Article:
Why Plonk Wines Are Here to Stay

“The consumer doesn't know. They think it comes from a guy who farmed his land and made it in his small barrels in his little winery.”

Sometimes when I see folks tweeting about or throwing up a FB posts about seemingly generic mass produced [commodity] wines, like Chateau Two-by-Four [insert mass market label here] Chardonnay for example, I cringe. I believe there are far too many wine blogs accepting these styles of wine for the review process [please stop] and in my opinion that is a real shame. 

When I'm asked to accept a sample of ordinary run-of-the-mill commodity wines like that and review them, again I cringe, and I kindly reply no thanks. If I were to accept plonk or commodity wines as a sample, then I'd feel like I've not done my job properly as a wine-writer. 

I'd feel like I've not shook enough trees, driven down enough winery roads, or have been to enough tastings to let folks know they have alternatives, outside of the fast-food California wine market place. Please don't get me wrong, California isn't the only guilty party here in regards to commodity wines [aka, plonk] all the other major wine producing countries are doing the same thing. I know the opinion I'm sharing here is not popular, but that has never stopped me before. So if this moment of 'frankness' closes a few doors, then I say so be it. 

Let me go a step further in regards to commodity wines; to me those "kind" of wines are all too similar of a choice between two widely different options. It's more like the choice to either buy farm-raised salmon [blech] or instead going for the [pricier] "wild-caught" Sockeye there's no comparison. Why so many folks just settle for the farm-raised alternative when it comes to their choice of wine, strikes me as sadly strange. 

To be completely honest and forthright, those are not the folks reading this blog or any blog for that matter. In fact folks who would describe themselves as commodity wine drinkers don't even care about or even bother to read wine reviews of any kind or related commentary. So why are countless other bloggers and PR agencies spinning their collective wheels attempting to pedal what amounts to be nothing more than plonk? I for once, don't have any quick smartass opinions to offer, but it again it does strike me as strange.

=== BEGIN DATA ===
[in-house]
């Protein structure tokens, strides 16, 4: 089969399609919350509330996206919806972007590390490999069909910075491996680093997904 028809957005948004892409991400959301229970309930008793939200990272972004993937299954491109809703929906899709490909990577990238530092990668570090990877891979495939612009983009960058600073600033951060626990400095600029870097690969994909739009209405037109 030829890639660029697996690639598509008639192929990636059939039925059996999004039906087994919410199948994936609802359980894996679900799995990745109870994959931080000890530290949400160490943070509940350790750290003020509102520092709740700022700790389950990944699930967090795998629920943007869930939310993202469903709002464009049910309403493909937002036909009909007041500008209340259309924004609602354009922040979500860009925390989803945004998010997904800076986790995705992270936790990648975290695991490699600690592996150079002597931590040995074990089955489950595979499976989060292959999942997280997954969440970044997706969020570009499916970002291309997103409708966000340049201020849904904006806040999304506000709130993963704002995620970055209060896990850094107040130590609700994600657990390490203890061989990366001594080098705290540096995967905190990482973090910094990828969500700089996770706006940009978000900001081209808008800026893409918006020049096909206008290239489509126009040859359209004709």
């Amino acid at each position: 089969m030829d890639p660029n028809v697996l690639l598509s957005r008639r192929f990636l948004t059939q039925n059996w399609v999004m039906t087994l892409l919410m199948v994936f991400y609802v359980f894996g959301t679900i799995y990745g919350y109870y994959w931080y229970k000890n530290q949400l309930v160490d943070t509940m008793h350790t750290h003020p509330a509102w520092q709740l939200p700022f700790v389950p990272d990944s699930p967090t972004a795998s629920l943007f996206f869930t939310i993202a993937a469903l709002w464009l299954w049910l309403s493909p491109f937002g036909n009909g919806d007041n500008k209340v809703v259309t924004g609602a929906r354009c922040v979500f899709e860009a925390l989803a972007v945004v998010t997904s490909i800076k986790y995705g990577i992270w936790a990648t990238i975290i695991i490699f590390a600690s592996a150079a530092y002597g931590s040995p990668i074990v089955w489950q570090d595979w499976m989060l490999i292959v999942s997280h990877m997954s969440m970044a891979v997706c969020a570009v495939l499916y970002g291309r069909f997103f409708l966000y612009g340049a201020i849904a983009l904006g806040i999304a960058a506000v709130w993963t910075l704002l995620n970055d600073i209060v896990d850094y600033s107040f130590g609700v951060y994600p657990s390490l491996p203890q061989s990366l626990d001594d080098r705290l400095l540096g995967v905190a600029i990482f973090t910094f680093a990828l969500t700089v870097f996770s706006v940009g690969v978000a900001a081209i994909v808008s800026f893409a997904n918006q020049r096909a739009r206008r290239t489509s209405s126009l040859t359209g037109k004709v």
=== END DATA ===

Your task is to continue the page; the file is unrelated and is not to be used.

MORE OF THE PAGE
Personally, I don't mind paying a bit extra for authentic wines with soul, but so many folks do and they'll not even consider purchasing wines costing more than $10. And you know I'm actually glad that the vast unwashed masses of vinosapiens out there in the hinterlands of winedom have zero to no interest in purchasing or experiencing wines costing more than ten dollars.

Going back to the one of the most easily overlooked points of his great article on the subject [which I have linked to below] is, and I'm paraphrasing, because American's as a whole drink so much wine, there is no way the small producers we all know and love could keep up with the demand. 

Just imagine [a nightmare] for a moment if everyone drinking the plonk [commodity] wines today, suddenly decided "you know those 5% wine drinkers are right" and they all decided they'd like to acquire the same wines we all know and love. Egad, the demand for the better wines would skyrocket, the prices would go through the roof, and we'd all experience what many do now because of the Chinese interest in the [high-end] wines of Bordeaux and Burgundy, the crazy inflation of wine prices and demand would outstrip the supply. 
According to an article by Keith Wallace in 2009 "How Wine Became Fast Food" [citing the article] "Since most people like to stick with familiar brands and cheap prices, it’s [Plonk] a necessity. Americans consumed 700 million gallons of wine last year, 80 percent of which sold for less than $10, according to ACNeilsen and The Beverage Information Group." Read More.
It's my contention that good food and good wine should not be the rare commodity, but rather it should be a model which we strive to live-by. Sadly tho, very few vinosapiens, will ever want or desire to live their life that way. And I'm perfectly fine with that, please by all means "drink what you like" but expect a bit of [unbeknownst] friendly mockery in regards to your choice to consume the same jug-wines day in and day out, for example wines like La Crema Chardonnay, Menage a Trois, Three Buck Chuck and a bevy of other formulaic wines made in a similar style. 

So it would appear that Plonk Wines actually have a purpose [who knew?] and are needed in the greater wine economy at large. It's a "give the people what they and they'll beat a path to your door type of scenario" one stained brightly with Mega Purple. I'm NOT attempting to be disparaging to that segment of the wine community simply for disparagement sake. 

But these types of wines do provide an alternative to the 95% of wine [plonk wine consumers] drinkers who will not drink wines over $10, which [IMO] are simply nothing but plonk [please just be honest]. Before anyone gets their nose too far bent out of shape, I know there are exceptions to the rule, but as we all know exceptions don't make the rule. Now that said, please join me in a loud hip-hip hooray, cheap pedestrian wines are here to stay, rejoice. Can I get a hallelujah and amen? 

While many wine drinkers/consumers like you [dear reader] and I are the exception, [the 5%] yet I still don't see my choices for discovering wines with soul being limited in anyway. No instead, I actually continue to discover new and exciting regions which produce amazingly affordable wines, which are not produced like a cheap commodity, but are still wonderfully convenient to purchase. So again remember life is short, live well and drink well. Until next time sit back, relax and continue to sip long and prosper cheers! 


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